Sterling has found some support this week against both the Euro and the US Dollar. However, it is yet to make any significant impact against either currency and this trend is likely to continue over the coming weeks in my opinion.
GBP/EUR rates are trading above 1.12, whilst GBP/USD rates are now back above 1.33. Any move towards 1.15 and 1.35 respectively will likely require a major breakthrough in Brexit negotiations and/or a downturn in either the Eurozone or US economy. With both of these economies looking far stronger than the UK’s at present, the second of these scenarios looks even more unlikely than the first.
Brexit “Divorce Bill” agreement
There are reports surfacing that Theresa May is willing to increase the amount of money the UK will pay the EU for the “divorce settlement”, which could help move the negotiation process forward. Any breakthrough in talks will likely help to support the Pound around its current levels and boost investor confidence in their longer-term economic projections for the UK.
Event that is unlikely to provide the Pound with an aggressive increase in value. Sentiment surround Brexit is likely to drive the markets for months if not years to come and as such I would be looking to take advantage of any market spikes that do occur.
Much of this week’s focus was on Wednesday’s UK Autumn budget, delivered by Chancellor of the Exchequer Phillip Hammond. As I anticipated the result was almost a non-event for the currency markets and in truth the Budget very rarely has a major impact on exchange rates.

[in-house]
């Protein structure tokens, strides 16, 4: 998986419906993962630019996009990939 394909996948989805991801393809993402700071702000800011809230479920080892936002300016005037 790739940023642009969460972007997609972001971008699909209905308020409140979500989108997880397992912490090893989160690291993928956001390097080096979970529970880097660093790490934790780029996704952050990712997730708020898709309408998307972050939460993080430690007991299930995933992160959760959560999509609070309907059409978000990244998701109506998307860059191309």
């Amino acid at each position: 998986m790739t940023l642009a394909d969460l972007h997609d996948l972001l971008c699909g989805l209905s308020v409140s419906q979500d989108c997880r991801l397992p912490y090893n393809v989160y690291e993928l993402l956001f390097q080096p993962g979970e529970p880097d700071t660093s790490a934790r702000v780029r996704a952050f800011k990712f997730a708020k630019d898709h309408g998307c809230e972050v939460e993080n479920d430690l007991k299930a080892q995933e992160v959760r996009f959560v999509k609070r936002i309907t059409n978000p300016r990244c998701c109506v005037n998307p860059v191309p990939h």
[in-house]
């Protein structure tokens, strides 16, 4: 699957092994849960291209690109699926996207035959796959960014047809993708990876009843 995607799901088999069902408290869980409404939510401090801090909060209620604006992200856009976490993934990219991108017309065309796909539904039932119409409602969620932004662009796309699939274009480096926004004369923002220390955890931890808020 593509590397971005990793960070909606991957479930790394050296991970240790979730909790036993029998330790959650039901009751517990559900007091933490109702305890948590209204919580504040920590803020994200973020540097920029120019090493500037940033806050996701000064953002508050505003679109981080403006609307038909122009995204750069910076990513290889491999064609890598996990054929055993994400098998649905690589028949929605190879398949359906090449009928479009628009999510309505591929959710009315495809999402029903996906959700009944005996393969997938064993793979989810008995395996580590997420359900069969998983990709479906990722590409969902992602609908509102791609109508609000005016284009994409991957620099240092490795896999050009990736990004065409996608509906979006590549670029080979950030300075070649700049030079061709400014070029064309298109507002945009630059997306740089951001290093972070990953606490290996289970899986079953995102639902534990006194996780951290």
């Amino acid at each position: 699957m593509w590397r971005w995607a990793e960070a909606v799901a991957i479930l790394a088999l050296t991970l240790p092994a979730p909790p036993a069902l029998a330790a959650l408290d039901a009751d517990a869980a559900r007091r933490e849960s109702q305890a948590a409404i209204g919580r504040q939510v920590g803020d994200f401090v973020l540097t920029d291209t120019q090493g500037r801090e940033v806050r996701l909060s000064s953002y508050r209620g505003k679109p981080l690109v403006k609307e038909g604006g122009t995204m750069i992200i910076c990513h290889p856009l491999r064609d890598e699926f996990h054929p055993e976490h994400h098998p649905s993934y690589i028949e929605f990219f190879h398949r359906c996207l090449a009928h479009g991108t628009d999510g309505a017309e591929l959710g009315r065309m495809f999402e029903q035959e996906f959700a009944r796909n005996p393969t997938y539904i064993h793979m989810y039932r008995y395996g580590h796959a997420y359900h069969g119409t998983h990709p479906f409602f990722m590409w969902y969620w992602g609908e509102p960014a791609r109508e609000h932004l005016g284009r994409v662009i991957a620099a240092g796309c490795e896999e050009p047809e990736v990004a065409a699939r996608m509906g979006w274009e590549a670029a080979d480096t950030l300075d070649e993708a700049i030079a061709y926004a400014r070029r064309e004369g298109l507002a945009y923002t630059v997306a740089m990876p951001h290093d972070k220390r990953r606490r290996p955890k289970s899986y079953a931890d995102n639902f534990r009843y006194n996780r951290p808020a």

Wednesday’s “safe” budget was always unlikely to throw up any major surprises. UK Prime Minister Theresa May and Philip Hammond were already under severe pressure, both inside their own Conservative party and externally as well. The former is trying desperately to rally the country in the wake the on-going stagnant Brexit negotiations, whilst the latter was under the spotlight following the disastrous Budget he delivered in March.
The key points delivered by Hammond, included the abolition of Stamp Duty on all properties valued under £300,000 for first time buyers, higher road tax for diesel cars and an additional £2.8bn for the NHS.
However, despite these claims economic growth forecasts for the UK were cut, which has been directly attributed to the on-going fall out from Brexit. Fears over the UK’s economic standing following our eventual separation from the EU continue to drive market sentiment. With investor confidence minimal the Pound is struggling to make any significant inroads against the other major currencies.